Benefits of Drinking 5 Litres of Water a Day – How to

What’s the most important piece of health advice you’ve ever gotten? 

It might differ from the piece of advice you get the most - to drink more water. It seems we don’t discuss a single topic pertaining to our health without the reminder to drink plenty of water.

But how much do we really need? 

Is it better if we drink more, more, and more still? 

Take five litres, for instance - what are the benefits of drinking 5 litres of water a day? Wouldn’t it be better, more beneficial, than two litres?

benefits of drinking 5 litres of water a day

Today, we’re taking a deep dive into water. Is the amount we need being overhyped?

Are we chronically thirsty?

What kind of impact does a water obsession have on the health of the planet, as well as our bodies?

Is Dehydration an Epidemic?

For quite some time now, I have been researching what our optimal water intake truly is.

Unsurprisingly, no one agrees on this.

But what is intriguing is how wildly individuals in the health community disagree on water intake.  

For starters, we have this 2015 Harvard study. It examines more than 4,000 kids between the ages of 6 and 19. As it turns out, more than half are not adequately hydrated. Additionally, boys are approximately 75% more likely to not be well-hydrated.

How does it impact them?

Researchers say this can lead to poor cognition and school performance, as well as behavioral problems. 

On the opposite end, some healthcare professionals disagree with the study’s methodology. Other studies do indeed conclude that there is no reason to drink large quantities of water.

Why do they think hydration advocates got it all wrong?

They insist that the whole “eight glasses a day” (two litres) line is old, misunderstood bunk. Those guidelines apparently included the water we get from everyday foods. So you’re not supposed to drink nearly that much; a lot of it comes from your overall diet.

Let’s look at it from the perspective of how much water should you drink a day in ml (milliliters).

Eight glasses, or two litres, comes out to roughly 2,000 ml. Therefore, this guideline, whatever its origin or intention, is based intake on a standard daily intake of 2,000 calories. It averages out to about one ml per calorie.

As long as you get that, from maybe three glasses of fluid in addition to your food, you’re good.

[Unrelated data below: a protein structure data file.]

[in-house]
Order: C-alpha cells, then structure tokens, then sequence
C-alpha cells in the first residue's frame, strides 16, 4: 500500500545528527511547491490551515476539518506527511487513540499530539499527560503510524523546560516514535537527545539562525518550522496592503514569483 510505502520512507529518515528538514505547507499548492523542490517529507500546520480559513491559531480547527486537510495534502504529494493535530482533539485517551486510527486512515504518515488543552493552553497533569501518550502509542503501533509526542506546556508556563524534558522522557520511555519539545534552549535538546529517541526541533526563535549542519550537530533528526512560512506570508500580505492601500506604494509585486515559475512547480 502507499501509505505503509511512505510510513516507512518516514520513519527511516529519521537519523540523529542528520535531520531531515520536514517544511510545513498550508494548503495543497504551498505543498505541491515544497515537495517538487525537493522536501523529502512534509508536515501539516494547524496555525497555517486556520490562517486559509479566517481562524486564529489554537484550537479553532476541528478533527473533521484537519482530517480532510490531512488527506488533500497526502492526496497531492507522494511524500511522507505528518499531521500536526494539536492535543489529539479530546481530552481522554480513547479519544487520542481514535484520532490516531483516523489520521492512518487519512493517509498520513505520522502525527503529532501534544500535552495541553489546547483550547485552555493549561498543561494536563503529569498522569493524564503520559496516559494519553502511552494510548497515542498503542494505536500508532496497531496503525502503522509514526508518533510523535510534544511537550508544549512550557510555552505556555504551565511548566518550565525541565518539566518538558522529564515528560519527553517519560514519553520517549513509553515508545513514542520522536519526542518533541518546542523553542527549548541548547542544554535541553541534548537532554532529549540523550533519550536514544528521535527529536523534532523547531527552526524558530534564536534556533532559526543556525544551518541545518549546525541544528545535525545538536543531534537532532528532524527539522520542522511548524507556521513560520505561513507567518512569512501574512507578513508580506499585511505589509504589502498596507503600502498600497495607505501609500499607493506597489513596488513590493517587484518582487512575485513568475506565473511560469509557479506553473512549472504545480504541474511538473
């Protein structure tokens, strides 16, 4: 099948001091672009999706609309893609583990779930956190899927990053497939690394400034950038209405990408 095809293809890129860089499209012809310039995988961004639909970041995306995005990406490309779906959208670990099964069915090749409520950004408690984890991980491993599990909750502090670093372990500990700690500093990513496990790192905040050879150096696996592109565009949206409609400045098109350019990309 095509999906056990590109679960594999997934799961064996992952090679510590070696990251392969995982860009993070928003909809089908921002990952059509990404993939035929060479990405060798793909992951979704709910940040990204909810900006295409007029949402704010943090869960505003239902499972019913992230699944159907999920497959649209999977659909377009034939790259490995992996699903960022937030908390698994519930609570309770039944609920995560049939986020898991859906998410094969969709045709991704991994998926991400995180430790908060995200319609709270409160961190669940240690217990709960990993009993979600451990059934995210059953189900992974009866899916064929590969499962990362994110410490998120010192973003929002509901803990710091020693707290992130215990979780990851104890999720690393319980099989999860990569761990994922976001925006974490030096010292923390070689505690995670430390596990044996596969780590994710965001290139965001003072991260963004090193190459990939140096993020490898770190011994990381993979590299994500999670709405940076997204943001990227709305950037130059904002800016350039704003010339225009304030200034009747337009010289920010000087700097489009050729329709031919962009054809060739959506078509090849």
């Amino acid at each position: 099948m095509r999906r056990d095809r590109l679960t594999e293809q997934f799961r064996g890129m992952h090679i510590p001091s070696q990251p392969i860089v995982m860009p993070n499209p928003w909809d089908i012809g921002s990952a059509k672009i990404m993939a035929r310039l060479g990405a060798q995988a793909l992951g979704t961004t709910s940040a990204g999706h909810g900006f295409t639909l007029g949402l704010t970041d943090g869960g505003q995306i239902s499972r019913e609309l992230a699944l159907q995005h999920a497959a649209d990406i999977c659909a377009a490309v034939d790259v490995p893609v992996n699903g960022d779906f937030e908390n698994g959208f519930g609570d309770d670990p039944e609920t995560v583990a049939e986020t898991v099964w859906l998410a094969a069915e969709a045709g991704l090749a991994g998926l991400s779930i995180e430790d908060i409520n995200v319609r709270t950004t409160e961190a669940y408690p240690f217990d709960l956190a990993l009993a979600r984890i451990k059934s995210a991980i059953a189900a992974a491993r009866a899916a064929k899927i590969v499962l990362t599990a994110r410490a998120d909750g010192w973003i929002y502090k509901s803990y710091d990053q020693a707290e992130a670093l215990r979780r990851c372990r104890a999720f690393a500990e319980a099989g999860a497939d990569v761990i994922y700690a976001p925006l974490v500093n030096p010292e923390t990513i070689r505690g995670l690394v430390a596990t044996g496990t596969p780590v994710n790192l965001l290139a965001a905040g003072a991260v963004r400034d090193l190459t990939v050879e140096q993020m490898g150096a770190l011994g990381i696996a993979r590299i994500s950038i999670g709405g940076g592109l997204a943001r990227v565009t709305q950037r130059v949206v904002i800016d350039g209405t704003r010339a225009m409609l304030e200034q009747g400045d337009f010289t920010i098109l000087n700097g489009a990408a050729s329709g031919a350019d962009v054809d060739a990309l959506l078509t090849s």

Yet the suggestion that most people are “chronically dehydrated” persists. To be sure, this mostly catches the eye of people who are already conscious of their water intake.

As a result... they decide to drink even more water. 

This comes with risks, which I’ll tell you all about in just a few minutes. But what water skepticism and advocacy must consider is the individual.

That’s right, I’m going to suggest something radical, something beyond scientific consensus - everyone has different needs.

We need water to live. No matter who you are, you can’t survive without it. But the climate you live in, your size, your diet, your activity levels - it all matters when drinking water. 

Ultimately, if you want to know what the optimal amount of water to drink is, listen to your body. If you experience any of the following, it’s worth asking “How much water have I had today?”:

  • Your urine is dark.  Ideally, your urine will be a pale yellow. Any darker than this, and you need to hydrate. For example, the color gold definitely warrants an extra eight ounces, stat.  
  • You’re constipated.  There are many causes of constipation, and inadequate hydration is one of them.  
  • You have muscle cramps.  Hydration is crucial to electrolyte balance. If you sweat profusely and do not replace fluids, your body will ache.  
  • You have a headache. Water thins out our blood, therefore delivering less oxygen to the brain. Furthermore, our brains can actually shrivel a bit when we aren’t getting enough water, and this hurts. Hydrate. 

  • Your skin is dehydrated. Yes, not “dry”, “dehydrated”. Dry skin needs oil, but dehydrated skin needs water. It may be tight and flaky, just like dry skin, but you may also still be experiencing breakouts. 

  • You’re tired or having trouble concentrating. Mild dehydration, during which you might not even be thirsty, can affect your energy levels and moods. It might even impact your memory and attention. 

  • You're thirsty. Humans wouldn’t survive as a species if we didn’t know to drink water. The best, most reliable way to tell whether or not you need to drink more is if you feel you must.  

Drink Up: Water’s Best Benefits

In the end, how much water we drink all comes down to our individual needs. But what are the benefits of regularly meeting our needs, plus a little extra for good measure? 

If you’ve been skimping on water, but change your ways for the better, here’s what you might notice.

  • 1
    ​​More energy.  The very act of living and breathing costs our bodies water. When you turn up the intensity, you lose it faster. If you replace this water loss promptly, you’re less likely to experience fatigue.

    For example, it’s always a good idea to take a water break midway through a strenuous workout routine. You’ll finish off your session with less exhaustion, which may mean you keep better form and focus throughout.

  • 2

    Better skin.  Well, here’s the million-dollar question. Will drinking more water really help your skin look better? If you already get the right amount of water, a little more probably won’t make a difference.  

    However, if you’re lacking in the water department, you will see an improvement when you step it up. All cells need water, and we are nothing if not a huge collection of cells.

    Get enough water, and your skin won’t wrinkle as easily. Furthermore, staying hydrated improves circulation, and this allows your skin to repair itself faster. And yes, it can also give you a bit of a glow. 

  • 3
    Fewer headaches.​ Do you suffer from frequent headaches? The first thing you should do when you feel one coming on is drink eight ounces of water.
      Of course, not all headaches are due to low water intake. But even those with other causes can see a reduction in intensity and length with adequate water. Fluid often helps dilute blood and plump tissues, and this can reduce pain.  
  • 4
    Weight loss.  Recently, a friend was wondering how many liters of water a day to lose weight. She does moderate-intensity exercise daily, is known to skip breakfast, and lives in the hot, dry southwest.